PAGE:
Re: I'm worried about the EU forcing prior restraint and self-censorship
-Saying odious things about group A should be legal, barring incitement to violence
Except depending on what it is you say about who, you could fall foul of laws such as the Race Relations Act prohibits. There's a few such laws covering race, gender, disability, etc.
These laws are there for the benefit of everyone, not just "ethnic minorities". They're needed because there's some members of society (generally categorised as the scum of the earth) who won't conduct themselves in a civil manner, in fact rather the opposite to the detriment of others. These laws are a very good thing.
The problem for Facebook, WhatsApp, Twitter, YouTube is that their platforms make it possible to break such laws with no real prospect of being prosecuted. You can say almost anything you like on Twitter about anyone to anyone, there's little anyone can do to actually positively identify you with sufficient rigour for a prosecution to stand up.
So the scum of the earth take the opportunity to behave appallingly, and everyone is fed up with it. Throw in the other problems (terrorism, foreign political influence, etc) and it's no wonder law enforcement agencies and politicians all over the world are beginning to act.
The fundamental problem for the social media companies is that they're founded in America, but operate globally. The companies, born into that American environment, have tried to operate globally as they can in America. America has it's laws on what speech it thinks is permissible in a settled society (it seemingly doesn't have any), but most other countries seek to be rather more proactive in stamping out uncivilised behaviour.
The homogeneity that is Facebook, Twitter, etc is fundamentally incompatible with most other countries' laws on what speech is permitted.
The EU countries and the UK are merely moving to enforce their pre-existing laws on permitted speech. This is a good thing for society as a whole. The companies will have to bend with that, but doing so means an end to their homogeneous, one-service-fits-all approach to global service provision. They're going to have to operate in different ways in different countries.
A Different Way to Operate
Basically, in Europe and the UK to guarantee avoiding carrying the can for their user's content (which is where things are heading), the companies are going to have to be able to pass the buck on to those users in a way that satisfies the legal authorities (i.e. it has to become easier to prosecute users who break the law). Realistically that means an end to anonymous, free accounts. They'd have to know the full legal ID of their users. That can most easily be established via a financial transaction. They have to stop being free-to-use, and become paid-for services.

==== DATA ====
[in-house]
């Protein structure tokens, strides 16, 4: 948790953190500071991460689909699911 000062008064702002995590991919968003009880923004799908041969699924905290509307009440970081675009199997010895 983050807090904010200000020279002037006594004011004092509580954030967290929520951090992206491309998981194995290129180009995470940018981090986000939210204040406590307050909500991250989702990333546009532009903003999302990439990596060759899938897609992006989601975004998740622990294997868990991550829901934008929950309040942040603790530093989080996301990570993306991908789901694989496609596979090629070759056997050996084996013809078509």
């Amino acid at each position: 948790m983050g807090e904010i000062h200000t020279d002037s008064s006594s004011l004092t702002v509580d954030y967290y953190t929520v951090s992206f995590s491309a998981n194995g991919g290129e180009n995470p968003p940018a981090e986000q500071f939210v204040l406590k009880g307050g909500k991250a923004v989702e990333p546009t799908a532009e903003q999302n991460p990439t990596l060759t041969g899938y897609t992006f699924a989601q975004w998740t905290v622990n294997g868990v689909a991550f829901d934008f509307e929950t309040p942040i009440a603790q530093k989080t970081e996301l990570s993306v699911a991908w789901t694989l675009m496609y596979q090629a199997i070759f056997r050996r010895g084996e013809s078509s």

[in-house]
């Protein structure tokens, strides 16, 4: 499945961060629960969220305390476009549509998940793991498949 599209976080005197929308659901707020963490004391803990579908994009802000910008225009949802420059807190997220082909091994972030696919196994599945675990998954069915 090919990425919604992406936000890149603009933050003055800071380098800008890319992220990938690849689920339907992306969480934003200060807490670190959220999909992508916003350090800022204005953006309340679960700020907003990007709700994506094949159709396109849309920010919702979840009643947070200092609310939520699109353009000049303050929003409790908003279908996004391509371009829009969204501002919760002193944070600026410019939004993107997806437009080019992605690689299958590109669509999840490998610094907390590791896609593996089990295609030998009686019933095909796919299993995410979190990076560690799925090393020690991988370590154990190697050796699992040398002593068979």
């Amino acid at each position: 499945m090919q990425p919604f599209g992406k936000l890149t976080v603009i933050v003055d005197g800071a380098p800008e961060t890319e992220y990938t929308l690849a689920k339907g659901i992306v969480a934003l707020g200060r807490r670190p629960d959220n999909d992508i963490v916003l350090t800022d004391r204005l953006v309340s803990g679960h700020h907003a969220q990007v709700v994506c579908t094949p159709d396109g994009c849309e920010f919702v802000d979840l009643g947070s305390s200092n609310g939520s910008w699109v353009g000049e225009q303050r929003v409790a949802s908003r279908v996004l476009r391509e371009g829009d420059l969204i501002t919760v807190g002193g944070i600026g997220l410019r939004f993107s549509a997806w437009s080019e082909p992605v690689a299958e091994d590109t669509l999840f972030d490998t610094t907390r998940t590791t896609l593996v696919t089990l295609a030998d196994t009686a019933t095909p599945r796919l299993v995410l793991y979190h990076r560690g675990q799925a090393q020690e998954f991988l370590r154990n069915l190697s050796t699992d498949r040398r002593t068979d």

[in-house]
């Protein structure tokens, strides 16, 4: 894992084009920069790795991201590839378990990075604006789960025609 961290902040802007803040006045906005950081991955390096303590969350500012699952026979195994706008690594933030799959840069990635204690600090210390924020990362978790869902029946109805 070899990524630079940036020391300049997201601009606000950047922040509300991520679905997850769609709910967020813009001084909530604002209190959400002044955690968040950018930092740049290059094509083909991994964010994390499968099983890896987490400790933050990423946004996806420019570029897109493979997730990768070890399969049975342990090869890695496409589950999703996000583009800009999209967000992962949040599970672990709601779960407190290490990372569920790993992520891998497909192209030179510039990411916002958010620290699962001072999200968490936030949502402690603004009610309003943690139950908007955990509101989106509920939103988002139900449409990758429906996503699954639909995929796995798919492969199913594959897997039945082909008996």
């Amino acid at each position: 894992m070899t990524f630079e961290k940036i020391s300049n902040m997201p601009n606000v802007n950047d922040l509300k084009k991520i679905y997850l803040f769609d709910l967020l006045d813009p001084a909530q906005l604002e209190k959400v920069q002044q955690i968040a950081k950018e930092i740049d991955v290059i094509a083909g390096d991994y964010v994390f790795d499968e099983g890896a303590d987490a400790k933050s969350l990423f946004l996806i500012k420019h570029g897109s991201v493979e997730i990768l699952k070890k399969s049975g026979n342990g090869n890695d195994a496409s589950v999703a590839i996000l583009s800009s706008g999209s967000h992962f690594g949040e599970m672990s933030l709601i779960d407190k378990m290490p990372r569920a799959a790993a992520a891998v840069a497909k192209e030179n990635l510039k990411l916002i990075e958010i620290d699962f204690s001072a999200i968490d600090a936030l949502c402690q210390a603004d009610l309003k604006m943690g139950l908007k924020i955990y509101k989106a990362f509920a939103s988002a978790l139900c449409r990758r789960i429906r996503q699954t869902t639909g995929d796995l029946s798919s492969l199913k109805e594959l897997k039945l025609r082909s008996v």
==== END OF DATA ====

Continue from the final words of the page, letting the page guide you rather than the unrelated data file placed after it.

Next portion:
Note that's not the same as you're real name being displayed on the site. It's simply that if the police come asking "who is that scumbag?" the companies can say with a high degree of certainty who the user really (here's their credit card number, here's the name on their account, here's the address their card is registered, etc).
Armed with a user's real ID and charging for the service, the companies can: 1) keep banned users off their sites, 2) ditch the data-grabbing and advertising analytics they currently depend on to raise revenue, 3) become much more trusted by their users and by governments, 4) pay tax.
Personally speaking I think it would be good. Would I pay £5 per year to use all of Google, with a guarantee that they don't mine my data and don't use me as a product in the advertising market? Probably yes. Would I pay for WhatsApp? Well, we used to. BBM? Used to be £5 / month in the old days. Twitter? Nope. Facebook? Hmmmmm. Skype?
And that's the problem. A way out - to become paid for - works for some companies, but will probably kill others. It would reduce the choice of platforms; one or two would probably dominate at the expense of the others. Facebook and Twitter know that their services are pretty fundamentally not worth anyone's money, so unsurprisingly they're the ones making the most noise about things.
If that's the way it goes, the companies that survive are on to a good thing. They can throw out the vast bulk of their analytics infrastructure for a start, saving an absolute ton of cash.